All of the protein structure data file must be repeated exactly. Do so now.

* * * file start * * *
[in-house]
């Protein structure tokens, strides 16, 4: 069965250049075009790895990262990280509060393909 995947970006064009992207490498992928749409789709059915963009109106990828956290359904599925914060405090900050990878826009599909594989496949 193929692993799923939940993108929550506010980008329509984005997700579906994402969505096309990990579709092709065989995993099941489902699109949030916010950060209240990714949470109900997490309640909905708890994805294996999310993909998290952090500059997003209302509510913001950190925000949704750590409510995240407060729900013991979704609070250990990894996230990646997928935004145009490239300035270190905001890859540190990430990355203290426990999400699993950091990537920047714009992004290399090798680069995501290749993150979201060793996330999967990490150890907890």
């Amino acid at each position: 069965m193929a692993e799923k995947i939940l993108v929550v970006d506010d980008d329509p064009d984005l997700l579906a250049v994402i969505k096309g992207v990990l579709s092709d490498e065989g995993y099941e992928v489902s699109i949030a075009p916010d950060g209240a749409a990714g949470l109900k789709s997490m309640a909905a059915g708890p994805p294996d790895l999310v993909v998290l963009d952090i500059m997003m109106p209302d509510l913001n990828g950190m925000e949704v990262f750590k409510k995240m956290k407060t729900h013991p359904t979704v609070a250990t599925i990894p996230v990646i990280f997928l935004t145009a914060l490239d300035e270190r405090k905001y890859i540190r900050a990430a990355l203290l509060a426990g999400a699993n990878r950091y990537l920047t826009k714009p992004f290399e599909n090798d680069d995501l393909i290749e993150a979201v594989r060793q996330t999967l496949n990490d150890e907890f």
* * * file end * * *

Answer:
[in-house]
């Protein structure tokens, strides 16, 4: 069965250049075009790895990262990280509060393909 995947970006064009992207490498992928749409789709059915963009109106990828956290359904599925914060405090900050990878826009599909594989496949 193929692993799923939940993108929550506010980008329509984005997700579906994402969505096309990990579709092709065989995993099941489902699109949030916010950060209240990714949470109900997490309640909905708890994805294996999310993909998290952090500059997003209302509510913001950190925000949704750590409510995240407060729900013991979704609070250990990894996230990646997928935004145009490239300035270190905001890859540190990430990355203290426990999400699993950091990537920047714009992004290399090798680069995501290749993150979201060793996330999967990490150890907890």
């Amino acid at each position: 069965m193929a692993e799923k995947i939940l993108v929550v970006d506010d980008d329509p064009d984005l997700l579906a250049v994402i969505k096309g992207v990990l579709s092709d490498e065989g995993y099941e992928v489902s699109i949030a075009p916010d950060g209240a749409a990714g949470l109900k789709s997490m309640a909905a059915g708890p994805p294996d790895l999310v993909v998290l963009d952090i500059m997003m109106p209302d509510l913001n990828g950190m925000e949704v990262f750590k409510k995240m956290k407060t729900h013991p359904t979704v609070a250990t599925i990894p996230v990646i990280f997928l935004t145009a914060l490239d300035e270190r405090k905001y890859i540190r900050a990430a990355l203290l509060a426990g999400a699993n990878r950091y990537l920047t826009k714009p992004f290399e599909n090798d680069d995501l393909i290749e993150a979201v594989r060793q996330t999967l496949n990490d150890e907890f």